Take the 2-minute tour ×
Stack Overflow is a question and answer site for professional and enthusiast programmers. It's 100% free, no registration required.

I'm trying to have my backbone application check the server as often as possible for updates to a model, similar to how twitter's site has new tweets that are automatically added.

My current setup is checking an external application through their api so I have no access to their server which leaves me to rely on the client side to do the checking without being too memory hungry, how can I achieve this?

share|improve this question
    
possibly websockets? –  dmi3y Dec 13 '12 at 19:42
    
need a websockets server for that, I need to do this without any server sadly. –  delboud Dec 13 '12 at 19:43
    
oh yea gotcha, that's sad. than probably settimout in the self calling cycle with custom ajax –  dmi3y Dec 13 '12 at 19:46
1  
set up a timer and fetch,no magic in it... –  mpm Dec 13 '12 at 19:46
add comment

2 Answers

up vote 4 down vote accepted

In Javascript the only way you can really control timing is through setTimeout/setInterval; there is no "more sophisticated" mechanism, unless you count helper functions (eg. 'delay') which just wrap setTimeout/setInterval.

So, dmi3y's answer was correct. However, since you mentioned Backbone in both the tags and in the description, here's a more Backbone-ish version...

var YourModelClass = Backbone.Model.extend({url: remoteUrl});
var instance = new YourModelClass();
var seconds = 5;
window.setInterval(_.bind(instance.fetch, instance), 1000 * seconds);

or, if you wanted to build it in to your class ...

var YourModelClass = Backbone.Model.extend({
    url: remoteUrl,
    initialize: function() {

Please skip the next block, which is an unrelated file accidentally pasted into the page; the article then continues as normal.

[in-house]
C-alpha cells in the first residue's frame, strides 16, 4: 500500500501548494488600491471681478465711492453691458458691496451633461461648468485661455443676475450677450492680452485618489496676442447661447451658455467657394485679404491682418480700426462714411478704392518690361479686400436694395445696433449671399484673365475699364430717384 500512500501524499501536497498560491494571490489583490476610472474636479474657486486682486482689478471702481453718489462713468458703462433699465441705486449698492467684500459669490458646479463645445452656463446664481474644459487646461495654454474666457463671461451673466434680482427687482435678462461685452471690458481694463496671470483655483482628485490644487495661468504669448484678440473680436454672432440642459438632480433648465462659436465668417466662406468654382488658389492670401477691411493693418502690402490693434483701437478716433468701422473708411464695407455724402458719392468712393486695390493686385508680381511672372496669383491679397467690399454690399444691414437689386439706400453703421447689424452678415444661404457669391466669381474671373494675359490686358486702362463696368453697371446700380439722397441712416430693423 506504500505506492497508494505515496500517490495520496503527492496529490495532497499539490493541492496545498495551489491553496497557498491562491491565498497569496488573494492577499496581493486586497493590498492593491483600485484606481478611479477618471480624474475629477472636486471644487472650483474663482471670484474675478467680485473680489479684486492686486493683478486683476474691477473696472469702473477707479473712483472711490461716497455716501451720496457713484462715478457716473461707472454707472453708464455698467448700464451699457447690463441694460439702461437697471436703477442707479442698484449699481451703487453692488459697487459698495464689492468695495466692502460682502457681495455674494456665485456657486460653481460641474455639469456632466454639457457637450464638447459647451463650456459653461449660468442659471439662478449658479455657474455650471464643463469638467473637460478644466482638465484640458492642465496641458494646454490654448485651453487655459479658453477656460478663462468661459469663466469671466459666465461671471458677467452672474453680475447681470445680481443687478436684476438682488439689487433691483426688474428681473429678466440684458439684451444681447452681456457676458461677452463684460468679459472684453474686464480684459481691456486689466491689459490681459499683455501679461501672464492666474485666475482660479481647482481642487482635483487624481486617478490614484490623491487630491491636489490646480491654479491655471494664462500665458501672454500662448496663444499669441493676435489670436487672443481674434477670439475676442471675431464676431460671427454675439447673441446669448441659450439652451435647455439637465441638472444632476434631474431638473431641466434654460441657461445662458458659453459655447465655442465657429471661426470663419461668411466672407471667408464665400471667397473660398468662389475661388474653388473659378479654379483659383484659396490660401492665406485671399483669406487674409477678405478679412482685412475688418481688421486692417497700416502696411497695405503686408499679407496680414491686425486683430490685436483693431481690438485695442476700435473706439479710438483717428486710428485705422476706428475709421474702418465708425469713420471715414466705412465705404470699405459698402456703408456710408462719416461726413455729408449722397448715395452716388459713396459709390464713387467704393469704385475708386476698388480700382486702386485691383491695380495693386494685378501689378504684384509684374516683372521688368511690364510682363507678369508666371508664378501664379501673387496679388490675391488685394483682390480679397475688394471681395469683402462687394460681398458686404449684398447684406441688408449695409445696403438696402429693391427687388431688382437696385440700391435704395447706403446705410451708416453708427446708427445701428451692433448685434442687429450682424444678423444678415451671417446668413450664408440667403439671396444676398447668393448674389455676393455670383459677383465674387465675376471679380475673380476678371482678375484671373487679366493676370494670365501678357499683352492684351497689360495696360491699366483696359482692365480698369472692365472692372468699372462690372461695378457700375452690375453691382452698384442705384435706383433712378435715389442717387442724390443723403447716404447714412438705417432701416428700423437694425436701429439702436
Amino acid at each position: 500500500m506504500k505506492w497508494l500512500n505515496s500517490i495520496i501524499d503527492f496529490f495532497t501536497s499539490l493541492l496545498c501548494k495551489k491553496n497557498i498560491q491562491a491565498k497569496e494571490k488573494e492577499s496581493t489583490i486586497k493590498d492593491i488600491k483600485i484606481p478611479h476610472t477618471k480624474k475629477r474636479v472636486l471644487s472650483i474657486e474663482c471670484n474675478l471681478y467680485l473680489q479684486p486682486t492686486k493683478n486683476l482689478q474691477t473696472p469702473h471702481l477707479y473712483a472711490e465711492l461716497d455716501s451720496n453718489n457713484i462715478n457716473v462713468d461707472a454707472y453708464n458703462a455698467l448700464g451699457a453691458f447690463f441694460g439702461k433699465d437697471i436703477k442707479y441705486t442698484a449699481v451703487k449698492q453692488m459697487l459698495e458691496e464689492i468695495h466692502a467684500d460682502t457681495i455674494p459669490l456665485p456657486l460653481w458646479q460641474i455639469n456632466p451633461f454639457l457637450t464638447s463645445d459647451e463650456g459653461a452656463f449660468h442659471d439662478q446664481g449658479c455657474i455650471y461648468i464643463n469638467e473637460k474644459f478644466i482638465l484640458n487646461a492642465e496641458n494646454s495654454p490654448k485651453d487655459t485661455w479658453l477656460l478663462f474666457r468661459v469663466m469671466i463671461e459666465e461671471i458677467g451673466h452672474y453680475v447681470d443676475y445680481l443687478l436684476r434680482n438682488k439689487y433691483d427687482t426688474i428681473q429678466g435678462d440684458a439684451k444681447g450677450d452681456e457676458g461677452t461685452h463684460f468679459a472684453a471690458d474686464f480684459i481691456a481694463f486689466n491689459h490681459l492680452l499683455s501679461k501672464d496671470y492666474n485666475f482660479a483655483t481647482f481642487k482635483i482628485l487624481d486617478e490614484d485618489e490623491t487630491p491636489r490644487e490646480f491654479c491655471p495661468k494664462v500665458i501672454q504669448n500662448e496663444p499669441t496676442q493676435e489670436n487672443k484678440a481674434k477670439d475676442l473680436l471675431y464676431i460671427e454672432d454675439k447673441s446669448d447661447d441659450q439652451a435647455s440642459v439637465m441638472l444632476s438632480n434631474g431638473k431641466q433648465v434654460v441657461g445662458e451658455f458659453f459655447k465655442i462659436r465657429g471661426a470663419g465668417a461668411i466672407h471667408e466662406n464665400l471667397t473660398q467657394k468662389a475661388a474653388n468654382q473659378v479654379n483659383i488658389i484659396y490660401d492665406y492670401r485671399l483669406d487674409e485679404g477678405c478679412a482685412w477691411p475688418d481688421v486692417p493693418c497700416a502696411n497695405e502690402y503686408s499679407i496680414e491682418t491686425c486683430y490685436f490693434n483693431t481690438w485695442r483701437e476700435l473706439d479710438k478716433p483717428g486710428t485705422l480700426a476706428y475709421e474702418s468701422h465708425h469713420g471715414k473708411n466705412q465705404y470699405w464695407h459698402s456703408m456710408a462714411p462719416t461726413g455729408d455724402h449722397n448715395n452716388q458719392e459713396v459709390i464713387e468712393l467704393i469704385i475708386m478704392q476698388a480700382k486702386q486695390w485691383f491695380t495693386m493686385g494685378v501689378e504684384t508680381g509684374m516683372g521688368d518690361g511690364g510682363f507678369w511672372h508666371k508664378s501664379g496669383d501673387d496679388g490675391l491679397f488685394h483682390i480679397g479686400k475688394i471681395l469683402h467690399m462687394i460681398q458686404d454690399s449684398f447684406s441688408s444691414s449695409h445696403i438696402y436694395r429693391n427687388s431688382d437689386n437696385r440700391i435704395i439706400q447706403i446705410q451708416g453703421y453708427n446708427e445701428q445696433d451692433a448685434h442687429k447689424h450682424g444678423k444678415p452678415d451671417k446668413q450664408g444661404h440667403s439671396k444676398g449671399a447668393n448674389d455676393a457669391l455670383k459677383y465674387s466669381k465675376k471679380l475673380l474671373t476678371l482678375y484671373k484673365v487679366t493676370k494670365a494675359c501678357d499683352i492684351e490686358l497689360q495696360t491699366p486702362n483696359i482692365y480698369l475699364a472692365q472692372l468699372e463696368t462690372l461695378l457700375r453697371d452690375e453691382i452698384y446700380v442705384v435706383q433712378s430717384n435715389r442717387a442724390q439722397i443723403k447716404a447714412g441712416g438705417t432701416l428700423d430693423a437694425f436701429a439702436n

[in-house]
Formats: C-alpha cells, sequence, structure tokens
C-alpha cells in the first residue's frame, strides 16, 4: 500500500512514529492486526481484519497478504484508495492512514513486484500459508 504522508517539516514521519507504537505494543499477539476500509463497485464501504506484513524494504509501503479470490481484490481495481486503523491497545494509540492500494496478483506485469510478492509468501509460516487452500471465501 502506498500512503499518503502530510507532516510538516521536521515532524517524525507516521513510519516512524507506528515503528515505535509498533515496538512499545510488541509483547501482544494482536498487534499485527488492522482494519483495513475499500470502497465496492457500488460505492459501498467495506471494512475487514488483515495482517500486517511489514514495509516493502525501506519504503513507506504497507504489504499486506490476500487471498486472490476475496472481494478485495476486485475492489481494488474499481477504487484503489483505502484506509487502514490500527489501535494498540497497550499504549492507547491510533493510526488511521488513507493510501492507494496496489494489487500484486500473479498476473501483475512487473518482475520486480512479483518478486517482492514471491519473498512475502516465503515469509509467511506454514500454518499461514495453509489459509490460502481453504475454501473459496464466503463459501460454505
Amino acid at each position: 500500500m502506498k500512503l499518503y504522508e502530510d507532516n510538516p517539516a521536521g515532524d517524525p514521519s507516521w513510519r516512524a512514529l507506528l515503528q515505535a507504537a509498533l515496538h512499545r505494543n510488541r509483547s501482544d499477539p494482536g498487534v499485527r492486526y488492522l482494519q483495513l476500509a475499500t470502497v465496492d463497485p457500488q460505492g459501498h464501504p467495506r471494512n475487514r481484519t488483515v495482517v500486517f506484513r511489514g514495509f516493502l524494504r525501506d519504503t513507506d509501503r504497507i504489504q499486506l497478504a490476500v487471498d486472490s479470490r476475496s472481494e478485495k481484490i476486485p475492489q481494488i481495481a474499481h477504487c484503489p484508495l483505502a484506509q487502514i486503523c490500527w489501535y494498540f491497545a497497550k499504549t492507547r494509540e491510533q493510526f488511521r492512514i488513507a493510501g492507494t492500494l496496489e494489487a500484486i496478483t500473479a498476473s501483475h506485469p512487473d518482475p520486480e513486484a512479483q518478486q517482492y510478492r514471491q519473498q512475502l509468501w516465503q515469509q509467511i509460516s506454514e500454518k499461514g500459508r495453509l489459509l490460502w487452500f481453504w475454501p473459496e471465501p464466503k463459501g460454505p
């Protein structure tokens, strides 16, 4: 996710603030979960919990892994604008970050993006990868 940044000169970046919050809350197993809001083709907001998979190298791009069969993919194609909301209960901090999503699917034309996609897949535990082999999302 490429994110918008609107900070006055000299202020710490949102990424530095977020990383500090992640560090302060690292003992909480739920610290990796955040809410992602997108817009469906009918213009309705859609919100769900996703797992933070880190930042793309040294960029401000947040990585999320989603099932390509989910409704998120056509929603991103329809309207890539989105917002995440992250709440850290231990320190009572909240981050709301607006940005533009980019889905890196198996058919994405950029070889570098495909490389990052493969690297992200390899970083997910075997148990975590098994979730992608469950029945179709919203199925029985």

var seconds = 5;
        window.setInterval(_.bind(this.fetch, this), 1000 * seconds);
    }
});
var instance = new YourModelClass();

It's also worth mentioning that setInterval returns an object which you can pass to clearInterval if you want to stop "polling".

P.S. Just in case you're not familiar with _.bind, it comes from the Underscore library, which Backbone depends on so you already have it. All it does is fix this in place, so that when your timeout/interval function resolves, the this inside it will be the second argument to _.bind (and not window, which is what it would normally be).

share|improve this answer
add comment

possible solution

(function IcallTheShoots(){
   console.log('am I?'); // any way you able communicate with server
   window.setTimeout(IcallTheShoots, 1500);
})();

why setTimeout instead of setInterval, cause it makes sure next cycle will be called only when current is finished

share|improve this answer
    
This was the first solution to come to my mind also, just assumed it may had been a more sophisticated solution. Wasn't sure how smart it was to have a ajax call every minute... –  delboud Dec 13 '12 at 20:15
    
mmm, than probably some sort of events? hover, scroll, click –  dmi3y Dec 13 '12 at 20:20
add comment

Your Answer

 
discard

By posting your answer, you agree to the privacy policy and terms of service.

Not the answer you're looking for? Browse other questions tagged or ask your own question.